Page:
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Java Earlywatch Alert Report – Make it tell the truth

h3. Introduction In one of my previous blogs ({code:html}Java Earlywatch Alert report – Is it telling the truth ?{code}) I wrote about the misleading message a Java Earlywatch Alert report can give to the receiver, everything is fine (green light) while it might not be the case at all. Now I’m back to provide you with information on how to fix the issue (and other related issues) which I discussed in the previous blog so you can hopefully see a truthful result in the end. The information provided is from Wily Introscope 8.2.2.0 (ISAGENT 8.2.2.0) and SMD Agent 7.11. There might be minor differences in other versions but the logics to find the root cause stay the same. The example SAP system is a SAP Netweaver BI 7.0 EHP1 (Kernel 701) residing on HP/UX. h3. Troubleshooting guide You can already solve certain issues by following the Wily Introscope troubleshooting guide on SAP service marketplace under https://service.sap.com/diagnostics (https://service.sap.com/diagnostics) –> media library or through {code:html}SAP Note 797147 – Wily Introscope Installation for SAP Customers{code} which contains an attachment “IntroscopeFAQ.pdf”.

h3. Solving issues h4. Double values in EWA double values picture 1.1 In the Earlywatch alerts I checked at our customer side, double values existed (see picture 1.1). {code:html}SAP Note 1392762 – RSDRI_INFOPROV_READ_RFC does not aggregate usg.InfoProviders{code} can possibly solve this issue (it did for me). Also don’t forget to check the related notes as those point out some other SAP notes that are relevant to specific Java Earlywatch Alert issues (wrong values being reported etc). h4. Zero values in EWA zero values picture 1.2 Zero values can also exist on metrics that shouldn’t be zero (see picture 1.2), for example %time spent on GC (garbage collection). h5. Introscope metrics The garbage collection time placed on the Java Earlywatch alert is fetched from BI Infocube 0SMD_PE2H and the metric used (metric name) is *% GC TIME (LAST 5 MINUTES)*.{code:html}SAP Java Administration – Troubleshooting part III – Java VM settings basics{code}. For the example the SAP system resides on HP/UX and the parameters are in place: -XX:+PrintGCTimeStamps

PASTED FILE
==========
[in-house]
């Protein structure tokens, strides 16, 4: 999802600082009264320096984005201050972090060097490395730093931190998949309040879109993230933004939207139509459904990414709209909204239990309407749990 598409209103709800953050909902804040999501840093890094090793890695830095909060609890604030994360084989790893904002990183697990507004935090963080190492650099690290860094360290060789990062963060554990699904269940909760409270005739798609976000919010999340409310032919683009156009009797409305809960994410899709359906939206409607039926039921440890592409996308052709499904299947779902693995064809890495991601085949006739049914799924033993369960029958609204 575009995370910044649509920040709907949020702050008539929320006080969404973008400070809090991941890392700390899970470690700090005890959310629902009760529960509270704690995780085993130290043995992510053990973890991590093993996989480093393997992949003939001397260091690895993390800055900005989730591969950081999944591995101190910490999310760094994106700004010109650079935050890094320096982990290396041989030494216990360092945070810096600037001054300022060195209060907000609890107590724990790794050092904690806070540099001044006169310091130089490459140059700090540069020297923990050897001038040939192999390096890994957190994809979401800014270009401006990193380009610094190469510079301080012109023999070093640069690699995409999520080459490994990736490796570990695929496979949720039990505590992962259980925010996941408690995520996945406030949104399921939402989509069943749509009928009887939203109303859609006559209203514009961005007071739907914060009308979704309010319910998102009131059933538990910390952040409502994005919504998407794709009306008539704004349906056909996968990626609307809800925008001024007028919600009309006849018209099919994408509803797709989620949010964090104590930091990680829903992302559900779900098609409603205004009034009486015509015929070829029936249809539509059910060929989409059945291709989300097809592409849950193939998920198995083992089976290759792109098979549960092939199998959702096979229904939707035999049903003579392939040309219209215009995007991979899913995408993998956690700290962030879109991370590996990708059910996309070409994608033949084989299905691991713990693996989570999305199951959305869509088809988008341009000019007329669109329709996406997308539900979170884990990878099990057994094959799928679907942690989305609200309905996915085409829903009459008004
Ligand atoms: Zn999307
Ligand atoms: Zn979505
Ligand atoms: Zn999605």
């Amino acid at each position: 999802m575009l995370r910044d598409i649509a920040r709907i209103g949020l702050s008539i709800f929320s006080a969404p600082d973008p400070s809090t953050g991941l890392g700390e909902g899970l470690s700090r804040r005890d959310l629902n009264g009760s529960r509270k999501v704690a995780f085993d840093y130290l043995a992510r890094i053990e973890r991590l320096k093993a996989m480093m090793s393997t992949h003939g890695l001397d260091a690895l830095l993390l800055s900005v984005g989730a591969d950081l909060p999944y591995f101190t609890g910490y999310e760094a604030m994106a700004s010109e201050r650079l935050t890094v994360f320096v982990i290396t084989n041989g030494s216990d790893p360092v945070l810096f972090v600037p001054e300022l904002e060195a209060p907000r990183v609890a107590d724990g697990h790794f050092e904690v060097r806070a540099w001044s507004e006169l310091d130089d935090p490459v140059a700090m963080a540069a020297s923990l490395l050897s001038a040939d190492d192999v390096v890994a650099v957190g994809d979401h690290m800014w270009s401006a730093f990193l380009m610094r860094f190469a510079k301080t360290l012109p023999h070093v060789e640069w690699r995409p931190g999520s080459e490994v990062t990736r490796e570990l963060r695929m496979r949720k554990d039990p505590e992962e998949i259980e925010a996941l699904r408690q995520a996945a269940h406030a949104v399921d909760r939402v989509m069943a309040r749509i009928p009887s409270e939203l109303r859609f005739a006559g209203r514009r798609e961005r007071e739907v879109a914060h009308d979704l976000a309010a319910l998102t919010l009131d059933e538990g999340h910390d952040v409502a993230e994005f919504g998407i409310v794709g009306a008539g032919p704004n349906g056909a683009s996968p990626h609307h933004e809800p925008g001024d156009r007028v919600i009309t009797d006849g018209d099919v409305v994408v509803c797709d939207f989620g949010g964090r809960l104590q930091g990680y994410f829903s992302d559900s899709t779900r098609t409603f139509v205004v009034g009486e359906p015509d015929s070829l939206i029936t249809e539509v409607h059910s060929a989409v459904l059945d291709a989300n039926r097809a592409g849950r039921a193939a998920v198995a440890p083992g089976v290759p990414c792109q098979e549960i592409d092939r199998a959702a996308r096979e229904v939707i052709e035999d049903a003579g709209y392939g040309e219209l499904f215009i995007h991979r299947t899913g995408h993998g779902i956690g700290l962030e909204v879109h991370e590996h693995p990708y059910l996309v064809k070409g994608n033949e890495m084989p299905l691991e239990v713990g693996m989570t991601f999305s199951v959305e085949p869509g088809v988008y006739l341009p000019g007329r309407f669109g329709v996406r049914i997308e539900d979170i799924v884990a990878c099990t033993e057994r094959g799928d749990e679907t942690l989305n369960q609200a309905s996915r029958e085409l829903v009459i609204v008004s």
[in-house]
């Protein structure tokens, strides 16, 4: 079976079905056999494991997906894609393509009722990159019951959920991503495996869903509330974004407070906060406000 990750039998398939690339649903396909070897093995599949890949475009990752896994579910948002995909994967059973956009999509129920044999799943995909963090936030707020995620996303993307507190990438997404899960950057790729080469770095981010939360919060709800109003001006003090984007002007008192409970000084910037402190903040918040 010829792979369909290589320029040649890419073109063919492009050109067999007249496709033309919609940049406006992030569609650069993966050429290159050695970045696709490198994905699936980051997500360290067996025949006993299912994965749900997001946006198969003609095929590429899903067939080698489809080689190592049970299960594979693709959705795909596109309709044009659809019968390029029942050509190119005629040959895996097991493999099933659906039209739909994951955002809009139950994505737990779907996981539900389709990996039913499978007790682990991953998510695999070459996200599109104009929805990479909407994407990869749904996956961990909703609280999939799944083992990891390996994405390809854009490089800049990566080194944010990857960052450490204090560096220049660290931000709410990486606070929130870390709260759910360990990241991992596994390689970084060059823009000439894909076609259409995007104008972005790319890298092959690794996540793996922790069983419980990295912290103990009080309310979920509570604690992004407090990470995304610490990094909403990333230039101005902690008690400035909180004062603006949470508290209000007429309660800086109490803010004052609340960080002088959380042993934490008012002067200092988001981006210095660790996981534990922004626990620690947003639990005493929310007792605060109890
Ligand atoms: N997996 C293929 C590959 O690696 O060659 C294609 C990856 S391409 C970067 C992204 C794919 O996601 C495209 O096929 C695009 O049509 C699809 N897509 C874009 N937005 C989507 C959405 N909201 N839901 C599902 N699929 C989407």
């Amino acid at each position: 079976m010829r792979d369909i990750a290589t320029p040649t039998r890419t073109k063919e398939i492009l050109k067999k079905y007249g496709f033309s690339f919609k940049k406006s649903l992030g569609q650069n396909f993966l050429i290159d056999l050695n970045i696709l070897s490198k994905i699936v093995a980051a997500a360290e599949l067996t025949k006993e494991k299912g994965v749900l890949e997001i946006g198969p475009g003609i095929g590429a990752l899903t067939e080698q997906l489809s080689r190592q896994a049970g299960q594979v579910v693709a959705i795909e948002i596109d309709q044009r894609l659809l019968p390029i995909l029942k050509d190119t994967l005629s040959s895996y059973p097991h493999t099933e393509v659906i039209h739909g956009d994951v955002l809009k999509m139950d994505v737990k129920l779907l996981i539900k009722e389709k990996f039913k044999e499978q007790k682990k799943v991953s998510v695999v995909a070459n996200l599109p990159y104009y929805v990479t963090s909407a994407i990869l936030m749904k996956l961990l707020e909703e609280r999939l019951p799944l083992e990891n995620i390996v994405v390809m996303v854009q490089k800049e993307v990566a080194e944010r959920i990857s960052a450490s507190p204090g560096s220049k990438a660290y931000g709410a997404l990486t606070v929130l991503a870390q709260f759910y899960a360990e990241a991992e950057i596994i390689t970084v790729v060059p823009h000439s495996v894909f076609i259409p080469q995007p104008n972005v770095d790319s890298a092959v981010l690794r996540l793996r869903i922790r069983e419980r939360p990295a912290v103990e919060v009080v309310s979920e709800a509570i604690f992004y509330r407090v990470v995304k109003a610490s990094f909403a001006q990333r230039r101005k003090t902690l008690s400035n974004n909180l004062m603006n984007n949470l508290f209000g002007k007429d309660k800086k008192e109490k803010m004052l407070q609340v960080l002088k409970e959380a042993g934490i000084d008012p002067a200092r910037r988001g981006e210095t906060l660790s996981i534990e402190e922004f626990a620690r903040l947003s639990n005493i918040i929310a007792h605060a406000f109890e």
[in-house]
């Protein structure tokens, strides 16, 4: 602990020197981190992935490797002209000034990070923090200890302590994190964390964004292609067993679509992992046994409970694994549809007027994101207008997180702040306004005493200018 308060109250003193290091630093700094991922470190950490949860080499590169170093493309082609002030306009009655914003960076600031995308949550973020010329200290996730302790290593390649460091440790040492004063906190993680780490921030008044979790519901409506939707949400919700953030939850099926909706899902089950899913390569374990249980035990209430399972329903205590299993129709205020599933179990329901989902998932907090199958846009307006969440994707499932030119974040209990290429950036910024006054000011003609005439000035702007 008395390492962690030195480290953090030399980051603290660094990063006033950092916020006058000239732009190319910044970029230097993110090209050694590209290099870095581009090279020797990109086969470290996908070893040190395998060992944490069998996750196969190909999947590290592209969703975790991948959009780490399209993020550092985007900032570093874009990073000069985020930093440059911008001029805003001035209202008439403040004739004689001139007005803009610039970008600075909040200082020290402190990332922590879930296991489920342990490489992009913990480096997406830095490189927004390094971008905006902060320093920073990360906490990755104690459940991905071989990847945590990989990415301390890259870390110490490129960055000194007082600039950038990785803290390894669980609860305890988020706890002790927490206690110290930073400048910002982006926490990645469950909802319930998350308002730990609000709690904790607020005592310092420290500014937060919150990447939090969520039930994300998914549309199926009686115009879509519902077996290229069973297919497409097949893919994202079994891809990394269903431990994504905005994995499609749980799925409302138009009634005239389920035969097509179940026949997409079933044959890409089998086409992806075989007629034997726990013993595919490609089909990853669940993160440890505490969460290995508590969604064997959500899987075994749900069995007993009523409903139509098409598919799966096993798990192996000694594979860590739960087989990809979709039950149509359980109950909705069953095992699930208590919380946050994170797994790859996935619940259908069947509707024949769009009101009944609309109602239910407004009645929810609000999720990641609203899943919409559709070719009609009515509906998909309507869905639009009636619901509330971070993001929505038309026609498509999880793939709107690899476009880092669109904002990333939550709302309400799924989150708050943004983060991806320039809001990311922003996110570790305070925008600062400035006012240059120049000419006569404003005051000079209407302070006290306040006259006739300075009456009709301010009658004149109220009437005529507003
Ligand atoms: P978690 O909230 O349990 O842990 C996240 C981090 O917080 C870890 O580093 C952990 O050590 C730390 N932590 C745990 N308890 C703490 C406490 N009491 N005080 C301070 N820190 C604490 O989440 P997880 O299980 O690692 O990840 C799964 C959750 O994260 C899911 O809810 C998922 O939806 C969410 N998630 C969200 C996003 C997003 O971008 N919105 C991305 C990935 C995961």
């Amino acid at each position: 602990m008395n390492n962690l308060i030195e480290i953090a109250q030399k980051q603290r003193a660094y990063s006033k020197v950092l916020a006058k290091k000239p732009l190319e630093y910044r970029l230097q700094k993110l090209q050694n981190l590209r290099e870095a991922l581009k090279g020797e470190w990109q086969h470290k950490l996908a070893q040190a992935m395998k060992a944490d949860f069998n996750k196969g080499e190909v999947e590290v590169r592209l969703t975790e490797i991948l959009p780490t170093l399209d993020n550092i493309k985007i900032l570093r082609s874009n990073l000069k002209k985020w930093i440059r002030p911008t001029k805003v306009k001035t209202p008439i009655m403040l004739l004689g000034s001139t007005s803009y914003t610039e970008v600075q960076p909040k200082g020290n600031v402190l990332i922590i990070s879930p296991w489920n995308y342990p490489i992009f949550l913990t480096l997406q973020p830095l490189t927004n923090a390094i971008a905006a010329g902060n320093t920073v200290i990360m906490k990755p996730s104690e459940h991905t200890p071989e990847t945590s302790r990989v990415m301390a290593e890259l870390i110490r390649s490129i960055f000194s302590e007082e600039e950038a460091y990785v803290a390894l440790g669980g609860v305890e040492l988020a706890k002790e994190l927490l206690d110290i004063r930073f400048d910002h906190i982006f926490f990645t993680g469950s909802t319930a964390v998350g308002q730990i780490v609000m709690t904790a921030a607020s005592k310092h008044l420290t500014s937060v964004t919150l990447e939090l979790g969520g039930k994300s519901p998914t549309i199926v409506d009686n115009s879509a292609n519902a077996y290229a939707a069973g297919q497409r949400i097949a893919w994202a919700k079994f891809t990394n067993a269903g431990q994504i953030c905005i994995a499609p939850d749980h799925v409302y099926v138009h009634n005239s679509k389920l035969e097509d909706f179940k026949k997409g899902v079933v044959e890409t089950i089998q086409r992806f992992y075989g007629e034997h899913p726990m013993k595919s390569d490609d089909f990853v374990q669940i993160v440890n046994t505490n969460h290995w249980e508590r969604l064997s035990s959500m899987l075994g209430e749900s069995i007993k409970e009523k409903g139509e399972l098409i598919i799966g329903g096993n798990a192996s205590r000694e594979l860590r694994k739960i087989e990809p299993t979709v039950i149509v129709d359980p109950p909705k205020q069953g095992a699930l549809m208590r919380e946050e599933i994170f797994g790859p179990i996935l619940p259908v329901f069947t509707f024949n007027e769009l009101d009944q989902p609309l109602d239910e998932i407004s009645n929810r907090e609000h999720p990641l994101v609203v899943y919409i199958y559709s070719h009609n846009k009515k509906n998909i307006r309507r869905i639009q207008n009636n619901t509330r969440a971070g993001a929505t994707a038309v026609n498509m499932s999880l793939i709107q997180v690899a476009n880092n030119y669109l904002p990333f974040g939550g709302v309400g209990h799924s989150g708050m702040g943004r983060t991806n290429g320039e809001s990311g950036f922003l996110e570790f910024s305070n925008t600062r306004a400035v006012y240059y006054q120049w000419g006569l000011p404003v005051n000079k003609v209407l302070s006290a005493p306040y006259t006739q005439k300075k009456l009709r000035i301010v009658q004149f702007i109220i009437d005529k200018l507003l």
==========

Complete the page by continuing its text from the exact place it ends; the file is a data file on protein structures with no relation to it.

-XX:+PrintGCDetails Make sure you don’t have other (none recommended) Platform JDK or SAP JVM parameter settings in place that redirect the garbage collection to another filename (such as –Xloggc). The file std_dispatcher.out also contains entries so the file itself is not the root cause of the problem (in this example). h5. SMD agent logs One of the best sources to track down and fix issues with diagnostics are the log files of the *Solution Manager Diagnostics agents*. I do advice you set the *log level* to *debug* to see sufficient information. Go to transaction solman_workcenter and click on the root cause analysis tab. Next click on agent administration in the left pane. In the Agent Administration application click on the tab Agent Log Viewer. Once you are in the tab you will have to select the agent of which you want to check the log files. Select the agent of the managed SAP system which has issues and click on Display. log location picture 1.7 Next change the Log Location to SMDAgentApplication..log (see picture 1.7). log level debug picture 1.8 Now change the Log Level Control dropdown from to Debug as shown in picture 1.8 and click Apply. Now you should get the logging of the SMDAgentApplication in debug level (lots of information), refresh from time to time to check for errors or leave it running for a bit and check for errors. Problems reading the garbage collection logs can exist because of the access rights on the garbage collection logs. {code:html}SAP Note 1163751 – E2E Root Cause Analysis required standard UMASK 027{code} gives information on the rights which are needed on the relevant files/filesystems. h3. Extractor framework Another application in which you should check the logs is the Extractor FWK (framework) Administration. It holds the logging of the relevant SAP jobs extracting the data for the different areas of root cause analysis (workload analysis, change analysis and so on). I’m not going to go into detail on this part as it is well documented. When you have issues with a managed SAP system you can go on the tab Managed System, select or type your SAP system SID in the input field, click on select and then click on the Show Log button under the Logging header to the right. This opens up a screen with loggings from all jobs running for the managed SAP system. h3. Want less issues, start patching Something which is very much true for most of the SAP products, want to have less issues, start patching. Often the customer doesn’t like this recommendation that much though as it requires downtime and possibly requires some functional test to be performed after the patching. This is certainly the case for SAP Solution Manager and definitely for the diagnostics scenario. You are better off with a SAP Solution Manager that has the latest support package stack in terms of encountering issues. h4. The confusion starts again Seriously as if the product naming isn’t enough, there are also aliases for the components. The java component which is used for the diagnostics scenario is LM-SERVICE. LM service picture 1.9 On picture 1.9 you can see the relevant component line from the Java component page listing. The numbering 7.01.7.2 extracted from the long number means the following: 7.01 for SAP Netweaver 7.0 EHP1 Support Package stack 7 patch level 2. The patch level 2 means that there bug fix patch 2 is installed. You can see it as an equivalent of applying SAP notes in the ABAP stack. solution manager diagnostics picture 2.0 bug fix patch 2